By Juliana Gittler, Stars and Stripes
Pacific edition, Monday, October 3, 2005
More than 6,500 U.S. sailors and other personnel are in India taking part in Malabar 2005, the Navy reported.
The Sept. 26-Oct. 5 exercise is part of the Navy’s new anti-submarine warfare training. The two navies will conduct at-sea maneuvers off India’s southwest coast and make port visits, according to a Navy release.
They’ll practice search and seizure and maritime interdiction, force protection, formation steaming and coordinated gunfire. They also will train to integrate submarine, surface and air anti-submarine warfare capabilities.
Participants include the San Diego-based USS Nimitz Strike Group, destroyers USS Higgins and USS Chafee and the attack submarine USS Santa Fe. At the centre of the Indian fleet is the aircraft carrier Viraat and the warship Mysore, which are equipped with remote controlled missiles. The aim of the exercises, is to understand the level of inter-operability between the US and Indian units, the sources said. The American side is led by Comodore John Smith while leading the Indian units is Admiral S.P.S. Cheema.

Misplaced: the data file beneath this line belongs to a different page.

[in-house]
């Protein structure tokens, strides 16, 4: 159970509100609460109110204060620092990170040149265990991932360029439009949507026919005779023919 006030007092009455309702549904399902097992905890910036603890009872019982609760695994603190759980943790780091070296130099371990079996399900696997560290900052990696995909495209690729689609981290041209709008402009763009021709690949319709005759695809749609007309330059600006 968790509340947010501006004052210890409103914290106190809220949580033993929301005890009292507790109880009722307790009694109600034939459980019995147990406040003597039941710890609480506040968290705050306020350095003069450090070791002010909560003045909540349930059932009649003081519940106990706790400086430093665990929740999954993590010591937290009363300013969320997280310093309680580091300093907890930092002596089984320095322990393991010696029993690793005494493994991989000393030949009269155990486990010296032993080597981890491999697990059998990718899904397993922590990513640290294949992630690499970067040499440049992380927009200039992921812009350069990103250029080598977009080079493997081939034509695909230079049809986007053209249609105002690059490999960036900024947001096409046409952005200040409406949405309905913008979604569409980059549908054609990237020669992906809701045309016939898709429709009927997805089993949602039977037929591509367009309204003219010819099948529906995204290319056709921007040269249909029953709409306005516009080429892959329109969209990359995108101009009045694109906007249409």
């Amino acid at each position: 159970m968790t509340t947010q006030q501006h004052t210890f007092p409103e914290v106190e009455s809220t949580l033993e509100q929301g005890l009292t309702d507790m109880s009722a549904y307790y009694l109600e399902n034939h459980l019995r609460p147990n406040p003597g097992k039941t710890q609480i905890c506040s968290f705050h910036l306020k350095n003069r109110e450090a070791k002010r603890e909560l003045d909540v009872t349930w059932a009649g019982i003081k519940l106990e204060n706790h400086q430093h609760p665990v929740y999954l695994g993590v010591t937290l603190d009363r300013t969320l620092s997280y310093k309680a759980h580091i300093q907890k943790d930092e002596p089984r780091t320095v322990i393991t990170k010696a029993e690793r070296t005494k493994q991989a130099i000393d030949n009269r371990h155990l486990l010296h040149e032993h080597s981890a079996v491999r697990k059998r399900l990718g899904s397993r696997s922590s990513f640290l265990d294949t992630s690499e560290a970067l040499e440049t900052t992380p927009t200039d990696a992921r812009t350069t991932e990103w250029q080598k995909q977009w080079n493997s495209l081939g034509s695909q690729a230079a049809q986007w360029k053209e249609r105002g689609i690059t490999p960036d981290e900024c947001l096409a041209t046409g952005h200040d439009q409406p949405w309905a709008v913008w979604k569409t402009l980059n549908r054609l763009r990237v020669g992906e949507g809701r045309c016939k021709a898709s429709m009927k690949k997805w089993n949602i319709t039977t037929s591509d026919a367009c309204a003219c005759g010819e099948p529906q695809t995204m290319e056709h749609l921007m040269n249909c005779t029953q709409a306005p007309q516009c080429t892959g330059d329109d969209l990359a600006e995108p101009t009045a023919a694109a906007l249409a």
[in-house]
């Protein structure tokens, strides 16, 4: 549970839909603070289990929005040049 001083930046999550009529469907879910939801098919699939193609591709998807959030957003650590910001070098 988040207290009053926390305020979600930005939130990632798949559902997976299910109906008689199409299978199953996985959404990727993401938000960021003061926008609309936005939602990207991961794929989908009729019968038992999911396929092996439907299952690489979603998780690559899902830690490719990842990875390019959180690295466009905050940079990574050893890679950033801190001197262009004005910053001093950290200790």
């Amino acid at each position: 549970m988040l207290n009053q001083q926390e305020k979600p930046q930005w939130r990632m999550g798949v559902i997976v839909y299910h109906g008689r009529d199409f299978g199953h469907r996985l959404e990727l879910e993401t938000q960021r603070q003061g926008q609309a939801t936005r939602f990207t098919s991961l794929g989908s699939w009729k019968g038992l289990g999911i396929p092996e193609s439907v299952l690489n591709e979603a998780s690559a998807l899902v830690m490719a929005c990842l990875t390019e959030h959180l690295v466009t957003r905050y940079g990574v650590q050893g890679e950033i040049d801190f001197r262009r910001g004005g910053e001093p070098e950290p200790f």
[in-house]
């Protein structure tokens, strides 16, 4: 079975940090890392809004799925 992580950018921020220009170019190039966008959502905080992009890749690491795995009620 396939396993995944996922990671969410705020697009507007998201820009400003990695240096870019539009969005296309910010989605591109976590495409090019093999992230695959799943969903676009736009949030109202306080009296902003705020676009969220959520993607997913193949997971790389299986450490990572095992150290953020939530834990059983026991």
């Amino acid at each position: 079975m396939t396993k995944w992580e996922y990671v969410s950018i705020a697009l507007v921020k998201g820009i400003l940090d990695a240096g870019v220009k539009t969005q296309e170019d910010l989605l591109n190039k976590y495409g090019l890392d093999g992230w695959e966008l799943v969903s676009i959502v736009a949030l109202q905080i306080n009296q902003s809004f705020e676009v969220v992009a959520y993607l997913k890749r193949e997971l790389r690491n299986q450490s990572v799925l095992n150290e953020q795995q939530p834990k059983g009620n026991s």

Other groups participating are carrier-based aircraft and P-3C maritime patrol and reconnaissance planes.
This is the seventh Malabar exercise, the Navy reported.
As part of the exercise, sailors will have the chance to visit the city of Goa to take part in cultural relations and other programs with Indian sailors and communities.
The 7th Fleet typically participates in more than 100 exercises each year with about 15 countries. Malabar is one of several exercises conducted with the Indian Navy.